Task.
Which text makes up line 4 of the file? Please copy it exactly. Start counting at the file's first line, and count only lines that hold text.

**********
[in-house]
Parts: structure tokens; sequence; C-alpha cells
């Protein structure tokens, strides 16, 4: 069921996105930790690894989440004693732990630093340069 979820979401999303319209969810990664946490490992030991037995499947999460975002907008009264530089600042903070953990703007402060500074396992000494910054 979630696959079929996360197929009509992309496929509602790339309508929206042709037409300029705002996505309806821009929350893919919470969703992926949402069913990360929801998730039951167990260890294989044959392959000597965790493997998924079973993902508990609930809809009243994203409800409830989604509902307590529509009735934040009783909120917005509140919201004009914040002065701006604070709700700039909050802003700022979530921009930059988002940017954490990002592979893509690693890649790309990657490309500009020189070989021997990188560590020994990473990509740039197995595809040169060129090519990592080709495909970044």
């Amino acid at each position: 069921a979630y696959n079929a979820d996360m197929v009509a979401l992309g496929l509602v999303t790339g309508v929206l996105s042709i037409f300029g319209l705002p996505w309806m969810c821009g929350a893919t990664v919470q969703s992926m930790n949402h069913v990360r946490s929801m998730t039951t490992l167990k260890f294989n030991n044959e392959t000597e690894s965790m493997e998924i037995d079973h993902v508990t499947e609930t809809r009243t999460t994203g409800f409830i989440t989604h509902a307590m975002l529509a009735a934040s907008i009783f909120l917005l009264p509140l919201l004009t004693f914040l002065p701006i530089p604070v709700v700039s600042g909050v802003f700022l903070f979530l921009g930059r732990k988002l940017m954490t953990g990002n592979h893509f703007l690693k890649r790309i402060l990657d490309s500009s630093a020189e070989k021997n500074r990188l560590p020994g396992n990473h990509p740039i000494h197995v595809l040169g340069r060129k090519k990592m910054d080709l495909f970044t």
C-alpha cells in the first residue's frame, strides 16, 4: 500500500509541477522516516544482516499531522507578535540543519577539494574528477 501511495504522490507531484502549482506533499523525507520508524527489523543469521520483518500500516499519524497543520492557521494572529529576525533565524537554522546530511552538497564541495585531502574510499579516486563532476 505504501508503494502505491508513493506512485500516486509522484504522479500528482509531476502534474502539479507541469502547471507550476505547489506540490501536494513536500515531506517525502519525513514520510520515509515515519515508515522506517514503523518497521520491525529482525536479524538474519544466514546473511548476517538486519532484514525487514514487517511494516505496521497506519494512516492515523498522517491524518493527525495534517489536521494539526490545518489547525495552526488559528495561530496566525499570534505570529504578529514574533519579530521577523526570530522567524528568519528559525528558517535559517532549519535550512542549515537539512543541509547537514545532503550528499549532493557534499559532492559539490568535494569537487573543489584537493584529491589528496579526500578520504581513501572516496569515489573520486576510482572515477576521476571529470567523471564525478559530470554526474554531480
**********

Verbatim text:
């Amino acid at each position: 069921a979630y696959n079929a979820d996360m197929v009509a979401l992309g496929l509602v999303t790339g309508v929206l996105s042709i037409f300029g319209l705002p996505w309806m969810c821009g929350a893919t990664v919470q969703s992926m930790n949402h069913v990360r946490s929801m998730t039951t490992l167990k260890f294989n030991n044959e392959t000597e690894s965790m493997e998924i037995d079973h993902v508990t499947e609930t809809r009243t999460t994203g409800f409830i989440t989604h509902a307590m975002l529509a009735a934040s907008i009783f909120l917005l009264p509140l919201l004009t004693f914040l002065p701006i530089p604070v709700v700039s600042g909050v802003f700022l903070f979530l921009g930059r732990k988002l940017m954490t953990g990002n592979h893509f703007l690693k890649r790309i402060l990657d490309s500009s630093a020189e070989k021997n500074r990188l560590p020994g396992n990473h990509p740039i000494h197995v595809l040169g340069r060129k090519k990592m910054d080709l495909f970044t």